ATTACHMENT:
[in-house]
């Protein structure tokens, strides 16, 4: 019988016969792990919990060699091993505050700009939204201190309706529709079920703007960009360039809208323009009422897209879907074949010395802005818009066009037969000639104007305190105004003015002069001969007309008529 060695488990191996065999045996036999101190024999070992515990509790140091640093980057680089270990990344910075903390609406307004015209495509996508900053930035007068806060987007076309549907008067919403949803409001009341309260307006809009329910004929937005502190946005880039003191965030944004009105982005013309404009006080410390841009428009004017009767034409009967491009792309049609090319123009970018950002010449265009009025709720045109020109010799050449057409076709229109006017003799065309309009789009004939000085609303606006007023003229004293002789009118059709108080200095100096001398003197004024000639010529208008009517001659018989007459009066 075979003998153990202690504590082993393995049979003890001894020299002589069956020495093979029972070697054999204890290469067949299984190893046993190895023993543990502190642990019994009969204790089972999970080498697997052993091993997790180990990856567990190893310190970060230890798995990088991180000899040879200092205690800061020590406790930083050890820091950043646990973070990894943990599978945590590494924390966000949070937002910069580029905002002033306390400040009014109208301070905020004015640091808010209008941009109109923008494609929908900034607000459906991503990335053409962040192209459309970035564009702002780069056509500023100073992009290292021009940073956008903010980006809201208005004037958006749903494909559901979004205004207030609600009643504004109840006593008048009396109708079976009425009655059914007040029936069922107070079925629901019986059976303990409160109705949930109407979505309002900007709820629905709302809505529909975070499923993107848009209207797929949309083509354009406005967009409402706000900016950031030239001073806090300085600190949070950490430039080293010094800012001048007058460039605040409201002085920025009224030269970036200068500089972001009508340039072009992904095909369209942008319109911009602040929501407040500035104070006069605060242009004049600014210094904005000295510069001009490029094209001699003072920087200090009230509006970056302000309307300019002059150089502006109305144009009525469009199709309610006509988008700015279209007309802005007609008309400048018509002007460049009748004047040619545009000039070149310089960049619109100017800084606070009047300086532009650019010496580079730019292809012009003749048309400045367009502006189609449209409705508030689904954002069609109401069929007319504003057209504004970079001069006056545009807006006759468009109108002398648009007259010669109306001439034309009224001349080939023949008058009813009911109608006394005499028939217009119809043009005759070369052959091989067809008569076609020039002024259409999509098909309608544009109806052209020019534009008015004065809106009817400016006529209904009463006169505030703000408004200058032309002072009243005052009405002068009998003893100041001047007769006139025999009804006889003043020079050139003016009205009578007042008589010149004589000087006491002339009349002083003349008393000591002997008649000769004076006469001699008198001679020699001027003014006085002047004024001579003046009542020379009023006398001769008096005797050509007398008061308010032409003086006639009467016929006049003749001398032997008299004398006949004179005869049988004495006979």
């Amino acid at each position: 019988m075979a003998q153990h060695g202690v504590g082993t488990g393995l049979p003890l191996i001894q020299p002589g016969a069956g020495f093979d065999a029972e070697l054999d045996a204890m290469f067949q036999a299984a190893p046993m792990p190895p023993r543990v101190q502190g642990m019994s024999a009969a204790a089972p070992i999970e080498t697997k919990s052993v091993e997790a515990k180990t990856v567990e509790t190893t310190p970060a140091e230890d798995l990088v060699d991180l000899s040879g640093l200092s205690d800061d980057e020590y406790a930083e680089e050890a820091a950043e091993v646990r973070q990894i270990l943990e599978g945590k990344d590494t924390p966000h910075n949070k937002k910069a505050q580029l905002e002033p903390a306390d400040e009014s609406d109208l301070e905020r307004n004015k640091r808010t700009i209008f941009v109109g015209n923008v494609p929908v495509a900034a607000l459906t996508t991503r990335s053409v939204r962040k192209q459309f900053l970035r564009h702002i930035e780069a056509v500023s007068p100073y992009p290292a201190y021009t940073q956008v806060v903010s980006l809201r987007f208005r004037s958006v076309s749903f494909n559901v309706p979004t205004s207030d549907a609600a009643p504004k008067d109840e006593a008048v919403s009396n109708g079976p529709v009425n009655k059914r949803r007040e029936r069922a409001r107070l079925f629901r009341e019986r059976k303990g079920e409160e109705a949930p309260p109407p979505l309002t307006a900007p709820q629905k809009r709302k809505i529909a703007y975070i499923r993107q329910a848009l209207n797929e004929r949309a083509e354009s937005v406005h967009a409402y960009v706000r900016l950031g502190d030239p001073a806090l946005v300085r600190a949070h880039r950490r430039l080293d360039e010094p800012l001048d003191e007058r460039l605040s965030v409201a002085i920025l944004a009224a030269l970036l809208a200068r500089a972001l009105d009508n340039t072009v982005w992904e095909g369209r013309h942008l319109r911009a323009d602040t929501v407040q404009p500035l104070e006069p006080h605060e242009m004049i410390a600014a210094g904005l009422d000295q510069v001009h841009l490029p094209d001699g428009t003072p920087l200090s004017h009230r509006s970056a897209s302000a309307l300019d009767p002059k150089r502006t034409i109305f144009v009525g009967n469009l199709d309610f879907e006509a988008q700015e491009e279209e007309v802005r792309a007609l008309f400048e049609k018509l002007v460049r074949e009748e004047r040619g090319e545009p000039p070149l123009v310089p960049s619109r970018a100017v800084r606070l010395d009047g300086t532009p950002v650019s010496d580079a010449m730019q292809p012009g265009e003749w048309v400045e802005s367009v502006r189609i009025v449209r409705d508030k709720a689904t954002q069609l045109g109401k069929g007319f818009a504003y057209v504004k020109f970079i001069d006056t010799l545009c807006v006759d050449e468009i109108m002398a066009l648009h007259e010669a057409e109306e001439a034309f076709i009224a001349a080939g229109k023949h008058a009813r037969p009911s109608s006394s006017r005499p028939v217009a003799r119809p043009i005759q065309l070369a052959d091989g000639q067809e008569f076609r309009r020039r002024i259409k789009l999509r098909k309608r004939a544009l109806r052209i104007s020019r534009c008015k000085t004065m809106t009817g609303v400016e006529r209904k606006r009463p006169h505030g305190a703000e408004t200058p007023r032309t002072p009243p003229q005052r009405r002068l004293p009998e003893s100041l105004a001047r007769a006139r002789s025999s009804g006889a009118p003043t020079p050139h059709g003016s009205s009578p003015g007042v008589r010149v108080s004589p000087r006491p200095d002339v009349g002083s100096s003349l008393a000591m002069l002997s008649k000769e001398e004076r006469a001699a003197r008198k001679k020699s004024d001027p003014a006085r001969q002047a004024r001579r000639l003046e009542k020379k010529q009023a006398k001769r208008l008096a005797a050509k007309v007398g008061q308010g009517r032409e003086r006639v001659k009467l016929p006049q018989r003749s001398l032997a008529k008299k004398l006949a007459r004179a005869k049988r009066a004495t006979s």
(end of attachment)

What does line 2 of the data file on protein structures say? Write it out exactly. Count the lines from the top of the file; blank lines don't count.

């Protein structure tokens, strides 16, 4: 019988016969792990919990060699091993505050700009939204201190309706529709079920703007960009360039809208323009009422897209879907074949010395802005818009066009037969000639104007305190105004003015002069001969007309008529 060695488990191996065999045996036999101190024999070992515990509790140091640093980057680089270990990344910075903390609406307004015209495509996508900053930035007068806060987007076309549907008067919403949803409001009341309260307006809009329910004929937005502190946005880039003191965030944004009105982005013309404009006080410390841009428009004017009767034409009967491009792309049609090319123009970018950002010449265009009025709720045109020109010799050449057409076709229109006017003799065309309009789009004939000085609303606006007023003229004293002789009118059709108080200095100096001398003197004024000639010529208008009517001659018989007459009066 075979003998153990202690504590082993393995049979003890001894020299002589069956020495093979029972070697054999204890290469067949299984190893046993190895023993543990502190642990019994009969204790089972999970080498697997052993091993997790180990990856567990190893310190970060230890798995990088991180000899040879200092205690800061020590406790930083050890820091950043646990973070990894943990599978945590590494924390966000949070937002910069580029905002002033306390400040009014109208301070905020004015640091808010209008941009109109923008494609929908900034607000459906991503990335053409962040192209459309970035564009702002780069056509500023100073992009290292021009940073956008903010980006809201208005004037958006749903494909559901979004205004207030609600009643504004109840006593008048009396109708079976009425009655059914007040029936069922107070079925629901019986059976303990409160109705949930109407979505309002900007709820629905709302809505529909975070499923993107848009209207797929949309083509354009406005967009409402706000900016950031030239001073806090300085600190949070950490430039080293010094800012001048007058460039605040409201002085920025009224030269970036200068500089972001009508340039072009992904095909369209942008319109911009602040929501407040500035104070006069605060242009004049600014210094904005000295510069001009490029094209001699003072920087200090009230509006970056302000309307300019002059150089502006109305144009009525469009199709309610006509988008700015279209007309802005007609008309400048018509002007460049009748004047040619545009000039070149310089960049619109100017800084606070009047300086532009650019010496580079730019292809012009003749048309400045367009502006189609449209409705508030689904954002069609109401069929007319504003057209504004970079001069006056545009807006006759468009109108002398648009007259010669109306001439034309009224001349080939023949008058009813009911109608006394005499028939217009119809043009005759070369052959091989067809008569076609020039002024259409999509098909309608544009109806052209020019534009008015004065809106009817400016006529209904009463006169505030703000408004200058032309002072009243005052009405002068009998003893100041001047007769006139025999009804006889003043020079050139003016009205009578007042008589010149004589000087006491002339009349002083003349008393000591002997008649000769004076006469001699008198001679020699001027003014006085002047004024001579003046009542020379009023006398001769008096005797050509007398008061308010032409003086006639009467016929006049003749001398032997008299004398006949004179005869049988004495006979």